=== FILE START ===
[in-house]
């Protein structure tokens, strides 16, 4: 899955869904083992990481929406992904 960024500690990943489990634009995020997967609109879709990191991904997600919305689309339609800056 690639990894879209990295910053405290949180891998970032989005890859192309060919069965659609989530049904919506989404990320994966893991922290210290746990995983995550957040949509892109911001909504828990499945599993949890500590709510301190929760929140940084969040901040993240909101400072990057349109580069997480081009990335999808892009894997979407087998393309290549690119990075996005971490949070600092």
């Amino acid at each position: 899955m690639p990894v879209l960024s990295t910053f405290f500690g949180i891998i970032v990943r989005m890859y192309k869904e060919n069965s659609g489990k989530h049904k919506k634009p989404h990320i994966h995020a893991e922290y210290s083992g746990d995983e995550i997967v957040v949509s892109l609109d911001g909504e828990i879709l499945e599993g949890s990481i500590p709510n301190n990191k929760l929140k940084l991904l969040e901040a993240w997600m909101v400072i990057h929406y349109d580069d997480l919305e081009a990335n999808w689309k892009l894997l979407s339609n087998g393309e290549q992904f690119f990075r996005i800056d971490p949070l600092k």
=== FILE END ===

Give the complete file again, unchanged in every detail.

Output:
[in-house]
């Protein structure tokens, strides 16, 4: 899955869904083992990481929406992904 960024500690990943489990634009995020997967609109879709990191991904997600919305689309339609800056 690639990894879209990295910053405290949180891998970032989005890859192309060919069965659609989530049904919506989404990320994966893991922290210290746990995983995550957040949509892109911001909504828990499945599993949890500590709510301190929760929140940084969040901040993240909101400072990057349109580069997480081009990335999808892009894997979407087998393309290549690119990075996005971490949070600092």
């Amino acid at each position: 899955m690639p990894v879209l960024s990295t910053f405290f500690g949180i891998i970032v990943r989005m890859y192309k869904e060919n069965s659609g489990k989530h049904k919506k634009p989404h990320i994966h995020a893991e922290y210290s083992g746990d995983e995550i997967v957040v949509s892109l609109d911001g909504e828990i879709l499945e599993g949890s990481i500590p709510n301190n990191k929760l929140k940084l991904l969040e901040a993240w997600m909101v400072i990057h929406y349109d580069d997480l919305e081009a990335n999808w689309k892009l894997l979407s339609n087998g393309e290549q992904f690119f990075r996005i800056d971490p949070l600092k």